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134 items found:

Kinoshita Circus. [Kinoshita Dai Sakasu Dan]. n.p. [194-?]. Colour lithograph poster 76x52cm. Au$300

The advertising tax stamp - lower right - dates this between 1942 and 1946; so I'm told. As does the replacement of lions and elephants with a goat. The Kinoshita circus started with the 20th century and is now one of the world's biggest.

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[Kokumin Boku Zufu]. Tokyo, Japan Air Defence Association 1941 (Showa 16) Title or cover leaf, colophon leaf and 35 numbered colour lithograph posters 75x51cm. First two leaves ragged but essentially complete, posters 14 to 25 have a top corner chewed only affecting the numbers and the very corner of the image on four or five. Definitely a used set, with some browning and torn or chipped edges; still a remarkable survival. Each sheet has two punched holes at the top which shows they were cord tied or pinned together and doubtless used for lectures. Au$8500

Apparently a complete set of air defence posters, there is nothing to suggest there were any more. Not being able to find another set anywhere doesn't help. The National Diet Library has a set of 1944 posters which they illustrate on line. There are 38 posters in that set and a contents leaf. A few are much the same as ours but most have been redrawn and reorganised. By 1944 things weren't going so well and the last few posters in that series detail bandages. I found a passing mention of a 1943 set with 37 posters but no details. I can't find any mention of the existence of this set. These were published on the 16th of October, nearly two months before Pearl Harbour when Japan was at war with no-one but China and maybe France - but France didn't really exist anymore.
As far as I'm aware civil defence literature up until this consisted of a small set of quite pretty posters produced in Kyoto, brochures and pamphlets. Civil defence was a matter for local authorities. Didn't the appearance of a big set of air defence posters trigger alarm anywhere? But the US expected Japan to attack closer targets, mainly the Philippines, and maybe poster 2 helped convince them they were right.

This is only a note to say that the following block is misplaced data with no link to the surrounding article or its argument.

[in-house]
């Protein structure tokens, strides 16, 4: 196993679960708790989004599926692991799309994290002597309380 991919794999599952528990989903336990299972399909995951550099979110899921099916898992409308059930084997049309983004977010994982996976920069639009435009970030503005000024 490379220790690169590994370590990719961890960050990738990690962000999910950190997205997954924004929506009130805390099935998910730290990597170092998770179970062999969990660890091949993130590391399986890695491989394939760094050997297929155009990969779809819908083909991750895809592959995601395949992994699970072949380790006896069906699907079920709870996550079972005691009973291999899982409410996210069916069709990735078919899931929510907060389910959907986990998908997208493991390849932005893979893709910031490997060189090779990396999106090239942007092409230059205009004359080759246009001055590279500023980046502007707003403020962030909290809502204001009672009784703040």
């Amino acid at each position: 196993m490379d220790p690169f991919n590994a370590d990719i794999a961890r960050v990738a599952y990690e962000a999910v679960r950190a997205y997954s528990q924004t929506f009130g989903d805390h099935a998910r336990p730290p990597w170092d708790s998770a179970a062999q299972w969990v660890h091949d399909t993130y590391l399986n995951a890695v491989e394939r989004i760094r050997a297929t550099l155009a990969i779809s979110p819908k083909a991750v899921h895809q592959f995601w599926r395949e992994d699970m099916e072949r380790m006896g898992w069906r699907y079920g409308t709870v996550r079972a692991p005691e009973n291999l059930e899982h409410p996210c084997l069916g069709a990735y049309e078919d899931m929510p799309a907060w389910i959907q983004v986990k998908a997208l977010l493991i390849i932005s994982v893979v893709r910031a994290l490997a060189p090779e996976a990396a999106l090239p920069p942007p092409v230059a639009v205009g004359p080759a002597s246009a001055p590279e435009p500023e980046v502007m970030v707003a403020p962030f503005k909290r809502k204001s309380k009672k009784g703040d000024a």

With what I have managed to glean of the history of air defence in Japan these brave and bright graphics look much darker.
I can't decide how much of the misleading futility of these is naive optimism and how much is cynical disregard for the people. When the air defence act was passed in 1937 no-one expected any attack from China. The act was more a matter of population control and preparation. Perhaps most brutal was that useful residents were forbidden to evacuate the cities in case of air raids; they were needed for production. They were to stay and fight, with brooms, blankets and buckets if they had to. At HQ the whole population was considered cannon fodder. These regulations were strengthened in late 1941 - just about the time these posters appeared - and again in 1943. This was enforced right until the end.

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Poster. Sasao (?). ... [... Daitoasenso Kansui Yokusan Senkyo]. n.p. [printed by Biseido Insatsu?1942]. Colour poster 77x54cm. Folded and rumpled, a couple of small nicks; with a neat, mysterious diagram drawn in ink on the back. Signed in print Sasao. Au$600

Election poster for the 1942 general election reminding everyone to get out on April 30, vote for their endorsed candidate and ensure victory in the great Asian war. Though the whole business was meant to ensure that only endorsed Yokusan candidates could run I was surprised to find that more unendorsed than endorsed candidates ran for parliament and quite a few of them were elected. Of course that made no real difference to the running of the government and the war but it must have irked the military.

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Minamimura Takashi. [Jido Taiho-ki]. Original illustration for a double page spread in Shonen magazine. n.p. [195-?] Illustration in ink and gouache on two cards, each 32x22cm. Tape marks on the backs. Au$500

Minamimura is best known for his outer space and apocalyptic monster and alien illustrations but it's clear he could work happily with any new wizzbang invention. And what could be better than this FBI automatic crook catcher for banks? How many bank robbers would it catch before they stood a foot or two to the right?

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Wada Sanzo. Wood Block Hand Prints - Japanese Life and Customs - A set of six pictures by Sanzo Wada. [aka , Showa Occupations or Japanese Vocations in Pictures]. Kyoto Hanga-In [195-?]. Publisher's patterned board folder (24x30cm) with illustrated label; six colour woodcut prints, loose as issued. A scratch to the label, an excellent copy, the prints bright and fine. This contains the flower sellers, the fortune teller, the weavers, the soba vendor, the komuso, and the farming family. Au$450